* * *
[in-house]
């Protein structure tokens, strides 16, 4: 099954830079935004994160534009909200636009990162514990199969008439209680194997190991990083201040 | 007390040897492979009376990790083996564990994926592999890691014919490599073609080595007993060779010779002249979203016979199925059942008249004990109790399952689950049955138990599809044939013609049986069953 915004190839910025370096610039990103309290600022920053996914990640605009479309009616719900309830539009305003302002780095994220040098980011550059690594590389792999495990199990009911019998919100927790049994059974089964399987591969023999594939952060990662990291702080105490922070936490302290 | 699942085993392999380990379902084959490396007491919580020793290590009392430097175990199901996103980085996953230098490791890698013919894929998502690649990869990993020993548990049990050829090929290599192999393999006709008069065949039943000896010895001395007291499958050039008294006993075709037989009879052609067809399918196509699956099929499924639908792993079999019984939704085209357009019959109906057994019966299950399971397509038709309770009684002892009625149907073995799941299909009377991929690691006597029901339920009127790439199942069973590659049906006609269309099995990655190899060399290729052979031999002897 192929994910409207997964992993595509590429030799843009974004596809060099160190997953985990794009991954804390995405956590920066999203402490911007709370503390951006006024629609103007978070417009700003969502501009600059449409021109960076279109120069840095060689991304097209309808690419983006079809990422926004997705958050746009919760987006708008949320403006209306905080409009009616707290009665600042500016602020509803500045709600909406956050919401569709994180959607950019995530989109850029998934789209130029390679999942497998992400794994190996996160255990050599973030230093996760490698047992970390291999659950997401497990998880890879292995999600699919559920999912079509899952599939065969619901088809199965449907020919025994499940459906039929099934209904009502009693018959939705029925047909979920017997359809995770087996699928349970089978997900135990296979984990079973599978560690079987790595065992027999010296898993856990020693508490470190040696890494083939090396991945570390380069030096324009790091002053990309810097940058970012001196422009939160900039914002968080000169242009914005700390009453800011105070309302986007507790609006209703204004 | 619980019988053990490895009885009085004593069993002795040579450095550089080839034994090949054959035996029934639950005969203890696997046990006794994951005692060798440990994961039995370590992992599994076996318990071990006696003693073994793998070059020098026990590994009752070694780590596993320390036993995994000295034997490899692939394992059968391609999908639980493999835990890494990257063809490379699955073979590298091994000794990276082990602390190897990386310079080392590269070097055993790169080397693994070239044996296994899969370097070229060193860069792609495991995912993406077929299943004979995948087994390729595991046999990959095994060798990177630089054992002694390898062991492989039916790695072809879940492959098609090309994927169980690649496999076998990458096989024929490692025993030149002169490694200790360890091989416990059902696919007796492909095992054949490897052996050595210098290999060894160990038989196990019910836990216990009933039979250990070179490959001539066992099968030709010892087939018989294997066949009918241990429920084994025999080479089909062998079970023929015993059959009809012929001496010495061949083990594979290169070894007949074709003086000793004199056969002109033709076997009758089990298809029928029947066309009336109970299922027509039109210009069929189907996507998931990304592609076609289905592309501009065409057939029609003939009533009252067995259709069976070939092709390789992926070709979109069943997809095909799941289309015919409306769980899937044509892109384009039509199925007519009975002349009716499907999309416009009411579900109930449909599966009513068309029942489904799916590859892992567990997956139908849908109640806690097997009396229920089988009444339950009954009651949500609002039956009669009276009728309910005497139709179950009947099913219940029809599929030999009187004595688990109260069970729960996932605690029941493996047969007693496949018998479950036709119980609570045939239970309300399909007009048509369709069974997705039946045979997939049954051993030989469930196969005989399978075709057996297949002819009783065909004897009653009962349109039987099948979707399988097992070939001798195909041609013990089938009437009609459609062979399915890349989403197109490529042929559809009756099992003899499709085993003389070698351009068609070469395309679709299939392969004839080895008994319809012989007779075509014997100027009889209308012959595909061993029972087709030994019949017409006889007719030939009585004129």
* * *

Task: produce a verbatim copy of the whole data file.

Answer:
[in-house]
């Protein structure tokens, strides 16, 4: 099954830079935004994160534009909200636009990162514990199969008439209680194997190991990083201040 | 007390040897492979009376990790083996564990994926592999890691014919490599073609080595007993060779010779002249979203016979199925059942008249004990109790399952689950049955138990599809044939013609049986069953 915004190839910025370096610039990103309290600022920053996914990640605009479309009616719900309830539009305003302002780095994220040098980011550059690594590389792999495990199990009911019998919100927790049994059974089964399987591969023999594939952060990662990291702080105490922070936490302290 | 699942085993392999380990379902084959490396007491919580020793290590009392430097175990199901996103980085996953230098490791890698013919894929998502690649990869990993020993548990049990050829090929290599192999393999006709008069065949039943000896010895001395007291499958050039008294006993075709037989009879052609067809399918196509699956099929499924639908792993079999019984939704085209357009019959109906057994019966299950399971397509038709309770009684002892009625149907073995799941299909009377991929690691006597029901339920009127790439199942069973590659049906006609269309099995990655190899060399290729052979031999002897 192929994910409207997964992993595509590429030799843009974004596809060099160190997953985990794009991954804390995405956590920066999203402490911007709370503390951006006024629609103007978070417009700003969502501009600059449409021109960076279109120069840095060689991304097209309808690419983006079809990422926004997705958050746009919760987006708008949320403006209306905080409009009616707290009665600042500016602020509803500045709600909406956050919401569709994180959607950019995530989109850029998934789209130029390679999942497998992400794994190996996160255990050599973030230093996760490698047992970390291999659950997401497990998880890879292995999600699919559920999912079509899952599939065969619901088809199965449907020919025994499940459906039929099934209904009502009693018959939705029925047909979920017997359809995770087996699928349970089978997900135990296979984990079973599978560690079987790595065992027999010296898993856990020693508490470190040696890494083939090396991945570390380069030096324009790091002053990309810097940058970012001196422009939160900039914002968080000169242009914005700390009453800011105070309302986007507790609006209703204004 | 619980019988053990490895009885009085004593069993002795040579450095550089080839034994090949054959035996029934639950005969203890696997046990006794994951005692060798440990994961039995370590992992599994076996318990071990006696003693073994793998070059020098026990590994009752070694780590596993320390036993995994000295034997490899692939394992059968391609999908639980493999835990890494990257063809490379699955073979590298091994000794990276082990602390190897990386310079080392590269070097055993790169080397693994070239044996296994899969370097070229060193860069792609495991995912993406077929299943004979995948087994390729595991046999990959095994060798990177630089054992002694390898062991492989039916790695072809879940492959098609090309994927169980690649496999076998990458096989024929490692025993030149002169490694200790360890091989416990059902696919007796492909095992054949490897052996050595210098290999060894160990038989196990019910836990216990009933039979250990070179490959001539066992099968030709010892087939018989294997066949009918241990429920084994025999080479089909062998079970023929015993059959009809012929001496010495061949083990594979290169070894007949074709003086000793004199056969002109033709076997009758089990298809029928029947066309009336109970299922027509039109210009069929189907996507998931990304592609076609289905592309501009065409057939029609003939009533009252067995259709069976070939092709390789992926070709979109069943997809095909799941289309015919409306769980899937044509892109384009039509199925007519009975002349009716499907999309416009009411579900109930449909599966009513068309029942489904799916590859892992567990997956139908849908109640806690097997009396229920089988009444339950009954009651949500609002039956009669009276009728309910005497139709179950009947099913219940029809599929030999009187004595688990109260069970729960996932605690029941493996047969007693496949018998479950036709119980609570045939239970309300399909007009048509369709069974997705039946045979997939049954051993030989469930196969005989399978075709057996297949002819009783065909004897009653009962349109039987099948979707399988097992070939001798195909041609013990089938009437009609459609062979399915890349989403197109490529042929559809009756099992003899499709085993003389070698351009068609070469395309679709299939392969004839080895008994319809012989007779075509014997100027009889209308012959595909061993029972087709030994019949017409006889007719030939009585004129």